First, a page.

I recently finished the book Letters to a Young Farmer: On Food, Farming, and Our Future, a birthday gift. It’s a collection of essays from the Stone Barns Center for Food & Agriculture, located near New York City. The essays were written by people who are connected (or loosely connected) to agriculture in some way, most of them located on the Coasts. Surprisingly, the first several essays actually discouraged me, a strange beginning for a book professing to inspire people to become farmers.
The essays made several assumptions:
- Farmers are victims of everything around them, including weather, businesses, government agencies, universities, and agricultural media.
- Farmers must know everything about everything.
- Farmers will be poverty-stricken their entire lives, but it’s worth it because they work with the soil.
- All young farmers will farm organically.
These assumptions do not at all help the book’s cause of convincing young people to pursue farming or other agricultural involvement, I thought.
Yet, I continued reading. I was determined to understand several points of view, and the book jacket listed writers from whom I wanted to hear, such as Temple Grandin, Allan Savory, and Danielle Nierenberg. With each turn of the page, I hoped I was approaching their words.
But then, one night before falling asleep, I read an essay that praised a farmer’s nationally televised suicide at a rally as the “ultimate act of self sacrifice” (p. 69) for the cause of farmer activists.
I threw the book down on the floor next to my bed and nearly yelled at the text. It was 10 at night. (I have since decided I need to only read fiction before I go to bed.) I wouldn’t touch the book for a few days.
Yet, stubbornness prevailed, and I finally started to read the next essay.
Before going any further, I want to address the assumptions listed above and explain why they frustrated me so much.
- (First, in full disclosure before addressing this assumption, I worked for government agencies for two summers, graduated from two major agricultural universities, and am currently a part of agricultural media [and have been for a long time]. I also have worked with major agricultural corporations in a previous position and sometimes interview agribusiness representatives.) The promotion of the idea that farmers are victims of everything around them can lead to a victim mentality. According to Merriam-Webster, victim mentality means “the belief that one is always a victim : the idea that bad things will always happen to one.” I’ve seen this mentality at work, and it drags people down. The assumption as demonstrated in this book eliminates farmers’ choices and abilities to make decisions in their operations. They only follow advice and have no thoughts or say of their own, according to several essays’ unspoken statements.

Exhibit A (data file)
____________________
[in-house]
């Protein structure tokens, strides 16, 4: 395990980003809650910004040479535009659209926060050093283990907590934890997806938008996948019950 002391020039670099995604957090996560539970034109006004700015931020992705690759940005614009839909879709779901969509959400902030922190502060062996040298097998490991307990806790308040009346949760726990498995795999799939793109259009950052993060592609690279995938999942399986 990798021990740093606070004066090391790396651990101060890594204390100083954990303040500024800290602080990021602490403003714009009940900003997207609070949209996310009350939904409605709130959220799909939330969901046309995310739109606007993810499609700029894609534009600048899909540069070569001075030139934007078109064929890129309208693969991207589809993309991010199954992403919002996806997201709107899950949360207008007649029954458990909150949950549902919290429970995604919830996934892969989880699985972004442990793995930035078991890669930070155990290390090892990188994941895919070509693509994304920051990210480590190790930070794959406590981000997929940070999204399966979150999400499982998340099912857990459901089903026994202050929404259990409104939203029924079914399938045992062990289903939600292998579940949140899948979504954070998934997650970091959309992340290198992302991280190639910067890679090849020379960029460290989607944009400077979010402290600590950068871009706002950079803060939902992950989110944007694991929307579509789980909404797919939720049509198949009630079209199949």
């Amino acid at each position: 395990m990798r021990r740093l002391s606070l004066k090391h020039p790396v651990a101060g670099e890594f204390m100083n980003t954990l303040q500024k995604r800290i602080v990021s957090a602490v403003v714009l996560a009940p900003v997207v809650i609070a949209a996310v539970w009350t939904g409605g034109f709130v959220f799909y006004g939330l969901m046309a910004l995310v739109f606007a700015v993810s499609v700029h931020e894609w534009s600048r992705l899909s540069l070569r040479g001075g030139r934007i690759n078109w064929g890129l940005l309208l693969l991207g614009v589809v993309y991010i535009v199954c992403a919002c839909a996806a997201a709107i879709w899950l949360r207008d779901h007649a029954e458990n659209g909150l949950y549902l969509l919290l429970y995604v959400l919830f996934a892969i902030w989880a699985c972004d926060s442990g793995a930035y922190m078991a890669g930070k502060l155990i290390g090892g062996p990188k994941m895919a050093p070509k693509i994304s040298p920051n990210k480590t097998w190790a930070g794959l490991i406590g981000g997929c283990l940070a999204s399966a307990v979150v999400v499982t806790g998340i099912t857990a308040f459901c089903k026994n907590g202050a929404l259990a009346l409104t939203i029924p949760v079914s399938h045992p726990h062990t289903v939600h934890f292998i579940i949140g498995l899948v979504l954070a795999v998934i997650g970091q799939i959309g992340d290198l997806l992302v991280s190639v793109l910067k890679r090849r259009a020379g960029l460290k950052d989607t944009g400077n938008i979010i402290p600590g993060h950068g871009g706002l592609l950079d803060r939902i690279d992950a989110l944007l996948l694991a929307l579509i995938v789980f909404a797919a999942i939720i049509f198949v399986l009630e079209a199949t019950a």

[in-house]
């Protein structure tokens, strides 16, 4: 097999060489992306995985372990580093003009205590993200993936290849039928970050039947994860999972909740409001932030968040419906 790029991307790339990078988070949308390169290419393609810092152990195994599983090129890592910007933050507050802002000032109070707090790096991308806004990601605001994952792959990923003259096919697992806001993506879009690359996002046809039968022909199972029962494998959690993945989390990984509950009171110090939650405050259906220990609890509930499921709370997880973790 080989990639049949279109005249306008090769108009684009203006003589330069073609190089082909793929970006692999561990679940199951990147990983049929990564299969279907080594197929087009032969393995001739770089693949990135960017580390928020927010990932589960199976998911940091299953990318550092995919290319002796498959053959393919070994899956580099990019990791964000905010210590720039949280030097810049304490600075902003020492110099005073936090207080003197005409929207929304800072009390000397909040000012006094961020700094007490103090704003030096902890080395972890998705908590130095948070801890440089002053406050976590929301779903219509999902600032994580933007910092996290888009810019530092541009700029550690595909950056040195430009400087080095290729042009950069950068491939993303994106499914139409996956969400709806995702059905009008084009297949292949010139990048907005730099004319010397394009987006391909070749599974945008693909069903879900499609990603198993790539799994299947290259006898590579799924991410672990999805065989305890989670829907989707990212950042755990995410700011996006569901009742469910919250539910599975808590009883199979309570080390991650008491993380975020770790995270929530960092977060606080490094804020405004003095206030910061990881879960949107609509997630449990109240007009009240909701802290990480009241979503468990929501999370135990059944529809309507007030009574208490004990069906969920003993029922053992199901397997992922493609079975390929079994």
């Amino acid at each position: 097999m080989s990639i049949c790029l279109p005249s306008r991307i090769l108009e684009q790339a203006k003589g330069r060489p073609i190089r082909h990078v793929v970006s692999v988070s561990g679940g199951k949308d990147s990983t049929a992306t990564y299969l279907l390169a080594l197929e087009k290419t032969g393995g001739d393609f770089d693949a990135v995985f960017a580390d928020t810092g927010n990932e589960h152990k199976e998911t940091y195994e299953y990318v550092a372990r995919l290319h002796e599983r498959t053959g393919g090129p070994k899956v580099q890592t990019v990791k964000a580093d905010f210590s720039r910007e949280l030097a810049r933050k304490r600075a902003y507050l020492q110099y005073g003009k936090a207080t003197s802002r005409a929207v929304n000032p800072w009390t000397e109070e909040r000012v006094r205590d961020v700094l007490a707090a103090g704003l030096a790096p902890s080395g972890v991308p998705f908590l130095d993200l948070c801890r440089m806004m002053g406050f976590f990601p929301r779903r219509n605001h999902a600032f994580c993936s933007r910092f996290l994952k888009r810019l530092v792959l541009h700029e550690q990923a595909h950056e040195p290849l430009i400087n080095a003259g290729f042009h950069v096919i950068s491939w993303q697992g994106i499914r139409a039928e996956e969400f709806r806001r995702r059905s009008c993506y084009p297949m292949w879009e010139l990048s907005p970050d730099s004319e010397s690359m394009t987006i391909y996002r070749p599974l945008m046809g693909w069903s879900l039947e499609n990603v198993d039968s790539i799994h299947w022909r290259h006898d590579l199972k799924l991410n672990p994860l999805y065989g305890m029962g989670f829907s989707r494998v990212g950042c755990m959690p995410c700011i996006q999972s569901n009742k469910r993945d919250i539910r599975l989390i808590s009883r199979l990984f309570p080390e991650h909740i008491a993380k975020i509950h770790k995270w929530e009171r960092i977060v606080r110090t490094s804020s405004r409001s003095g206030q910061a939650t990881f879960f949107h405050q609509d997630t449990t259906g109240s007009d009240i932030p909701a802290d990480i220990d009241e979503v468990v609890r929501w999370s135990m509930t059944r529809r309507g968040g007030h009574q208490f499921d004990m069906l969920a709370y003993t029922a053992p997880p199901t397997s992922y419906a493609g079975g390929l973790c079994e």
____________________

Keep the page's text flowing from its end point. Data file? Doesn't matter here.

- The “knowing everything about everything” assumption is a common implicit thread among several essays, but it’s stated explicitly on p. 20: “I urge you to acquire all the necessary skills, including labor management, bookkeeping, equipment repair, long-range planning, carpentry, record keeping, integrated pest management, weed identification, fertility analysis, computer skills, and all the rest.” No pressure….In reality, all that’s needed is to learn our strengths and what we can do and then find someone who can fill in the rest. Sometimes, that source of information includes businesses, government agencies, universities, and the agricultural media…maybe even the local meteorologist. There could be a friend who can identify weeds or an uncle who’s a mechanic. And, as the saying goes, there’s always YouTube. Trying to know everything leads to self contempt and disconnect from ourselves, as I discovered while teaching high school agriculture.
- While the prices farmers receive for agricultural goods are low and some producers are losing major contracts, the assumption that farmers cannot make any money because that’s simply the nature of farming is misguided at best, damaging at worst. Asking people to start or continue in a profession and assert proudly that there is no money to be made is a downgrading request. Combine that with the mental health challenges that many in agriculture experience due to stressors such as low profitability or major weather events like wildfires or floods, and it’s a downright dangerous combination. With this assumption, one asks, “If there was absolutely no money to be made, how are there still farmers? Why are we still paying for food? Shouldn’t it just be given away? Shouldn’t it be free?” I’ve seen many people make farming profitable. Sometimes, it just takes some thinking outside of the box.
- I am a young farmer who will not be farming organically.
Now, back to that next essay….
That next essay I read was written by Joel Salatin. I was skeptical at first, a combination of the first few essays I had read and remembering ideas I’d previously heard from the writer.
But his was the first essay in the book with practical suggestions: assertions that it is okay to sculpt a landscape and buildings to bring “healing and redemptive capacity to the landscape” (p. 72) and encouragement to expose oneself to many ideas. He promoted entrepreneurship, diversity, and more, practices I had seen work in New Zealand.
I breathed easier. He never assumed that young farmers should farm in a certain way, only made suggestions based on experiences.
I continued to read, opening up to the next essays with less trepidation. Ben Burkett encouraged young farmers to “have a true heart and a loving spirit” (p. 83), and Nephi Craig said, “Develop your skills in a way that can enable you to be a teacher to other farmers, your neighbors, your community, and beyond, because your work touches every level of human life” (p. 91).
And then, I reached Wendell Berry’s essay.
And I breathed free at last.
To be continued….